I understand this initial, knee-jerk reaction. In my days as young boy, I confess to having done precisely what Eldredge told his boy to do. Let me be clear about one thing. I’m not a passivist. I most certainly do believe in the legitimacy of self-defense. And I do not believe that Jesus’ word about “turning the other cheek” is relevant here (see my discussion of this text in the series on the Sermon on the Mount elsewhere on this site). If this were strictly a matter of his son’s physical well-being I might agree with his advice. But that does not appear to be the case. Therefore, would it not be more in keeping with the ethic of the New Testament, as painful as the cost may be, to tell him to stand up, daring the bully to push him down again; then get up again, once again daring the bully, again and again and again, proving that neither the bully nor anyone else ultimately has power over him. To my way of thinking, that takes a “strength” of will and character far greater than what is required to punch him in the mouth.

So, at times I struggled to find myself in this book. Contrary to Eldredge, I was repulsed by the wanton violence, cruelty, and bloodshed of Braveheart and Gladiator and, at risk of appearing like an ignorant pansy, I don’t hesitate to tell my mechanic that looking under the hood of my car makes me sick to my stomach!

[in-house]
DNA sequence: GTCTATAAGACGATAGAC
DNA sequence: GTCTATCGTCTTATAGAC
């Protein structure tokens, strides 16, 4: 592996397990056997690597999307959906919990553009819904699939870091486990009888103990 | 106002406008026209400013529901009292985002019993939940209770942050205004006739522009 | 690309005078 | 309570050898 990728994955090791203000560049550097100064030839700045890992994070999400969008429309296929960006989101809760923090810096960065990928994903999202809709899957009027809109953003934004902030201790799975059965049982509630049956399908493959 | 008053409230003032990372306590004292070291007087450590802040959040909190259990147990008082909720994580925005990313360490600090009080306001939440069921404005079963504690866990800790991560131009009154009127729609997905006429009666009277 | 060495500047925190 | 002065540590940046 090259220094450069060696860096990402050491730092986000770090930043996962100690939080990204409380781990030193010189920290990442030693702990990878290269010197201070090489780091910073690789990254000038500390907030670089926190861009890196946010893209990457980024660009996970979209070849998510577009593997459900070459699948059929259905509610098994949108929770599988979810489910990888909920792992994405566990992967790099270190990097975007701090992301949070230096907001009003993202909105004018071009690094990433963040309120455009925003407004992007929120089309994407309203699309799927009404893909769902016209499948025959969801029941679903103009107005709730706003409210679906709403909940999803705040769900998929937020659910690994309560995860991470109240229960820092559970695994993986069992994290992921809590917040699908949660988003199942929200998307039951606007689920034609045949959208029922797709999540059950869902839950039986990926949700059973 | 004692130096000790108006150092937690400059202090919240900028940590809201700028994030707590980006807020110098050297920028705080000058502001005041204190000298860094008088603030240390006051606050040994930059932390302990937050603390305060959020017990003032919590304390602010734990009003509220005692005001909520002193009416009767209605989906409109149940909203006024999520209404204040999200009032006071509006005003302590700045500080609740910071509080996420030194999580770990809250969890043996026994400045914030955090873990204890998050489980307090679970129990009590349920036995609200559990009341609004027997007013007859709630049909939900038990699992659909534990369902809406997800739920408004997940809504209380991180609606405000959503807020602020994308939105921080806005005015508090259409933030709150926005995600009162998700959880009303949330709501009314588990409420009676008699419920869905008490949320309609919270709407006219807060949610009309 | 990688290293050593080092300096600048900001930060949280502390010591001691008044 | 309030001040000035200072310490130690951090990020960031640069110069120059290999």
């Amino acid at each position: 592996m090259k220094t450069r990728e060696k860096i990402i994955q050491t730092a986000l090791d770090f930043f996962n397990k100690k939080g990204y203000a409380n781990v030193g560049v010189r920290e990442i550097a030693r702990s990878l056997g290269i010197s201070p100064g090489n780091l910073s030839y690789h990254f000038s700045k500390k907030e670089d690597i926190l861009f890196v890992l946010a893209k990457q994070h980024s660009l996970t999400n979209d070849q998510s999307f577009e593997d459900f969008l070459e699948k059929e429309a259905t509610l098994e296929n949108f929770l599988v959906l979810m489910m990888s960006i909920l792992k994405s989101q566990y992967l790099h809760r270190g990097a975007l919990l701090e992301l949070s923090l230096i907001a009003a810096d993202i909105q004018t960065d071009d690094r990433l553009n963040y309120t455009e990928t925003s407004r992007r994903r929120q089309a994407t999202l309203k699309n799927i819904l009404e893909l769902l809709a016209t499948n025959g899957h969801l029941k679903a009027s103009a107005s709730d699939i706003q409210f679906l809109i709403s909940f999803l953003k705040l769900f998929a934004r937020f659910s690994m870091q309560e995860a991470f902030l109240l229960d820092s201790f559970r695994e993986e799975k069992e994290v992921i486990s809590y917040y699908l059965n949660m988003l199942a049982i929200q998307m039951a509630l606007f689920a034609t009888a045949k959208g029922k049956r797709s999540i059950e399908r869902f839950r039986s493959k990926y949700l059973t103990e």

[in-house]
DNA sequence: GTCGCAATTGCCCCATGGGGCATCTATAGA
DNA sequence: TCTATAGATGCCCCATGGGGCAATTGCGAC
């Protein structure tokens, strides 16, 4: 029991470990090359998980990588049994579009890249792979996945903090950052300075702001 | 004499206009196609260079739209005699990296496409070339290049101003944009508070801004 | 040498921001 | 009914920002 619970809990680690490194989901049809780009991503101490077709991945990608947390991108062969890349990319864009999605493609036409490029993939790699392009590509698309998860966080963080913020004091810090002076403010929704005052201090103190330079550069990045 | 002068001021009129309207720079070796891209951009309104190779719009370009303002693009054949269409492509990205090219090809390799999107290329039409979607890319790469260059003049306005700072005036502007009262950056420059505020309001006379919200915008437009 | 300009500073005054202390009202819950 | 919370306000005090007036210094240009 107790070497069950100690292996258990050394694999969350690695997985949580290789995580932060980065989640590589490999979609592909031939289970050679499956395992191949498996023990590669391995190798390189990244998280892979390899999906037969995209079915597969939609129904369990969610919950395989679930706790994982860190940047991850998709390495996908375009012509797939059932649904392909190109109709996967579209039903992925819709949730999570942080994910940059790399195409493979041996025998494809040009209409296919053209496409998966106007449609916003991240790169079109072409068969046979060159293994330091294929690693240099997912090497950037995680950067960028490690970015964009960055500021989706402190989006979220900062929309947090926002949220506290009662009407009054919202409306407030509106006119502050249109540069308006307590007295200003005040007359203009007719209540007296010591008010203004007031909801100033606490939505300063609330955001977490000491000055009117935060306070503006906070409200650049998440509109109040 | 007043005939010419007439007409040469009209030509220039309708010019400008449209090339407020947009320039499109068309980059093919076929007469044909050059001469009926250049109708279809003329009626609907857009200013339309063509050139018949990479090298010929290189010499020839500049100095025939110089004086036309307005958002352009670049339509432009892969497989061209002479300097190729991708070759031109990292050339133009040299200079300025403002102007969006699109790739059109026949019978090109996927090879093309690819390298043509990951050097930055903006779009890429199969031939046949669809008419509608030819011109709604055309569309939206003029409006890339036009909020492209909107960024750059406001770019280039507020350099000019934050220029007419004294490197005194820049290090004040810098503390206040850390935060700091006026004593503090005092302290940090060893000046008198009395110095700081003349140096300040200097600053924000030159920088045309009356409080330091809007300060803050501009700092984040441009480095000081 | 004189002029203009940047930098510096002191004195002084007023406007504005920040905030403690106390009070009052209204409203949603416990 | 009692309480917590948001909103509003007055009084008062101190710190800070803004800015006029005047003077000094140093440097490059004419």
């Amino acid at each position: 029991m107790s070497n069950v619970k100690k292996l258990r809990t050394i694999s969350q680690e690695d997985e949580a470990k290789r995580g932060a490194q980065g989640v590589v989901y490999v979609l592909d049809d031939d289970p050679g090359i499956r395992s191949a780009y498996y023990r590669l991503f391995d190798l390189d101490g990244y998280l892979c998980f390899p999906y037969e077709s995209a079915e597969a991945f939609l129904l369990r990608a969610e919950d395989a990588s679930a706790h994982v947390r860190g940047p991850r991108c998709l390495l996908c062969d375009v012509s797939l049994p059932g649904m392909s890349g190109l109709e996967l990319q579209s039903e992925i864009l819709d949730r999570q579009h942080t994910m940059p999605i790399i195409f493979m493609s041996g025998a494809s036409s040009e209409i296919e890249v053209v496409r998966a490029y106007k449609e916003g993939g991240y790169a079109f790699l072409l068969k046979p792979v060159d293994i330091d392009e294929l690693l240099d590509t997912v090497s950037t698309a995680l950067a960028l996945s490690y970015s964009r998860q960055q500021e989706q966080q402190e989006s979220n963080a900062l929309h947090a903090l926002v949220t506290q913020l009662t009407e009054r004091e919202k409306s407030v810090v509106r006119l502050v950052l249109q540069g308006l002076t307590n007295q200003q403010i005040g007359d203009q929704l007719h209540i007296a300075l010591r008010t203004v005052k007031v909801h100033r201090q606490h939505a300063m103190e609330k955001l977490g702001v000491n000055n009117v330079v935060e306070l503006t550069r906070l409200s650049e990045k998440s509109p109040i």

My third and final point concerns Eldredge’s portrayal of God, who, says Eldredge, “prefers adventure, danger, risk, the element of surprise” (30). He is quick to point out to his more theologically informed readers that he is not advocating “open theism”. Yet it’s hard to tell at first if he is an advocate of exhaustive divine foreknowledge. If God has “everything under absolute control”, says Eldredge, there can’t possibly be any risk to his life. Right? Yet “God is a person who takes immense risks. No doubt the biggest risk of all was when he gave angels and men free will, including the freedom to reject him – not just once, but every single day” (30). But then Eldredge seems to backtrack somewhat and affirms that God did know “what would happen” (31) when he created the human race, yet he still “took a risk. A staggering risk, with staggering consequences” (31).

This is theologically problematic. Eldredge apparently thinks that we can be risk takers because God is one. But I agree with John Piper that “the dimension of God’s character that frees me to be a risk-taker for his glory is precisely the truth that God does not and cannot take any risks” (The Pleasures of God, 54). To say that God is a risk-taker suggests “1) that he cannot foresee what will come of his decisions; and 2) that he is not in control of things so as to make his counsel stand” (54-55). But Scripture portrays God in an entirely different light.